And one coronavirus-tracking scientist believes England could see a similar trend in the wake of the Three Lions’ historic final against Italy on Sunday night.
Scotland was dubbed the sick man of Europe at the end of June, with six of the continent’s ten worst-hit regions being north of the border. Infections skyrocketed from fewer than 500 a day at the start of the month to 4,000 at the turn of July.
Researchers blamed the sudden surge — which was particularly prevalent in men — on fans meeting up in pubs and homes to watch Euro 2020 matches. Nearly 1,200 cases were found to have come from Scotland supporters who trekked down to London to watch the nation’s crunch match with England on June 18.
But the country’s seven-day case average has now dropped for five consecutive days, after it peaked at 3,454 on July 4. Yesterday’s figure stood at 2,999.
Professor Paul Hunter, an infectious disease specialist at the University of East Anglia, claimed Scotland’s exit from the competition on June 22 was one of the reasons behind its declining cases.
And he said the trend bodes well for England after ‘Freedom Day’ on July 19, with Euro 2020 having been finished for more than a week by then.
Scotland’s drop off in Covid cases has been caused by the football team’s exit from Euro 2020, Professor Paul Hunter, professor in medicine at the University of East Anglia, has claimed. Pictured: Scotland fans pack out Leicester Square in London before the game against England on June 18
The signs show Scotland’s third wave of cases may already be over.
Scotland’s First Minister Nicola Sturgeon said cases in the nation appear to be rounding off. Graph shows: Scotland’s seven-day case rate per 100,000
The surge in cases in Scotland has slowed down significantly since the nation’s exit from Euro 2020 on June 22. Graph shows: Percentage increase in the seven-day case average per 100,000
Professor Hunter told the Daily Telegraph: ‘It is difficult to escape the conclusion that celebrations around the Euros have been an important factor in driving up the epidemic in the UK. On the bright side this may mean less pressure after the Euros are over.
‘Case numbers may be declining in Scotland because the Euros are over and schools have been out for about a week so maybe we can expect an even more rapid decline and if so this may bode well for England after July 19.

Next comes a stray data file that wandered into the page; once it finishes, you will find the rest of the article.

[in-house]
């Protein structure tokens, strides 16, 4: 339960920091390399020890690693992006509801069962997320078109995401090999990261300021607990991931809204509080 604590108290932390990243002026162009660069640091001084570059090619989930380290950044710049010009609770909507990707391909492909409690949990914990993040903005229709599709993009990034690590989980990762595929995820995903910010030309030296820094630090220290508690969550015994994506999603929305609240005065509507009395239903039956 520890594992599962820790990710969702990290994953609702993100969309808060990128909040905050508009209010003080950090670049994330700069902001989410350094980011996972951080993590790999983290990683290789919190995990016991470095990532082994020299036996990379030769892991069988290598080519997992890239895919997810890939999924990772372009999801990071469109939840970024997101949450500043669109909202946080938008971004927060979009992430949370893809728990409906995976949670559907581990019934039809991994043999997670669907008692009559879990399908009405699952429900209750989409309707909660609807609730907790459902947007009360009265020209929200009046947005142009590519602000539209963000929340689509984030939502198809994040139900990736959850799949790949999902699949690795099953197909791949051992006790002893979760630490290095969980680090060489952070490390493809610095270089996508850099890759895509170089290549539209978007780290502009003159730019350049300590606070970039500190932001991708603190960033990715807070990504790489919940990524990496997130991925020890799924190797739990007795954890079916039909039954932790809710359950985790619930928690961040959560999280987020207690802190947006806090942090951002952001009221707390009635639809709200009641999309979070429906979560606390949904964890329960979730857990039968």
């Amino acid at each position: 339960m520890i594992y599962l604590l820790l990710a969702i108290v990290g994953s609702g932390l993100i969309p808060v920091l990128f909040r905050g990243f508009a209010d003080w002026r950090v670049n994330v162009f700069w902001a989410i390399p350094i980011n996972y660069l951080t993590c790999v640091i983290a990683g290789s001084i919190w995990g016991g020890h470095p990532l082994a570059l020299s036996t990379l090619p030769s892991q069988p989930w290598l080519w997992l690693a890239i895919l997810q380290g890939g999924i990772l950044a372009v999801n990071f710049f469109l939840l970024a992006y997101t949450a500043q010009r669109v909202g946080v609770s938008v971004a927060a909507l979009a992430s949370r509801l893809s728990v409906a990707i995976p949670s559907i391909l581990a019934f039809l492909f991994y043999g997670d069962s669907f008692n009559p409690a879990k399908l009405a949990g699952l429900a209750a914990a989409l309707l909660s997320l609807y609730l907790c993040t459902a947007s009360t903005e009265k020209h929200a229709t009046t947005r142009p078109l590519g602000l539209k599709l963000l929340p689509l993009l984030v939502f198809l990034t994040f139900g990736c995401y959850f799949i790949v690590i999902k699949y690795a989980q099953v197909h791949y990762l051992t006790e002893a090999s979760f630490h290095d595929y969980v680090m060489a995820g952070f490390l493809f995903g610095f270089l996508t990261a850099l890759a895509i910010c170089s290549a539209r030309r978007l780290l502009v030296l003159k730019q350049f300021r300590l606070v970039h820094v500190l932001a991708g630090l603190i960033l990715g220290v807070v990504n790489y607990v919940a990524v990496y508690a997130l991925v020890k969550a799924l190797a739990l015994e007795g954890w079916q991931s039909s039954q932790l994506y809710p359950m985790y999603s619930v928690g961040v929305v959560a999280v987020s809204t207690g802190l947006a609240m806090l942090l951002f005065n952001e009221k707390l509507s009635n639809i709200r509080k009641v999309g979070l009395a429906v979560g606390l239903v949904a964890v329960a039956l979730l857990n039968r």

‘We will know one way or another in about three weeks’ time.’
Researchers have already claimed the Three Lions’ success in the tournament may have been behind a ferocious spike in cases, with the nation hurtling towards 100,000 infections a day within weeks.
A major surveillance study by Imperial College London estimated cases across the country are doubling every six days, with infections having quadrupled in June — coinciding with the football competition.
Cases currently stand at around 25,000 a day across England, meaning the country may break through the six-figure barrier on Freedom Day if current trends continue.
But other data suggests cases may already be slowing down across the country, with yesterday the sixth day in a row the rise in the seven-day average for cases in the UK — 34.92 per cent — fell, down from 42.81 per cent the day before.
Wild celebrations erupted on Wednesday night following a tense semi-final 2-1 victory over Denmark, which saw a late penalty rebound defeat the Danes in extra-time.
Thousands of fans were pictured without masks in crowds, hugging and high ficing friends when the two goals went in and the final whistle rang out.
A major surveillance study estimated cases are now doubling every six days and found that infections in England quadrupled in June, with the rise clearly coinciding with the competition. Men are also around 30 per cent more likely to test positive than women and prevalence is highest among 18 to 24 year olds
Public Health England’s weekly surveillance report showed that in the week ending July 4, rates were highest among people in their twenties who have only recently been offered a jab, at 614 cases per 100,000. The case rate among over-60s, most of whom have been double-jabbed, was just 47 per 100,000 and even lower in older age groups, at 36.5 per 100,000 in the over-70s and 28 in the over-80s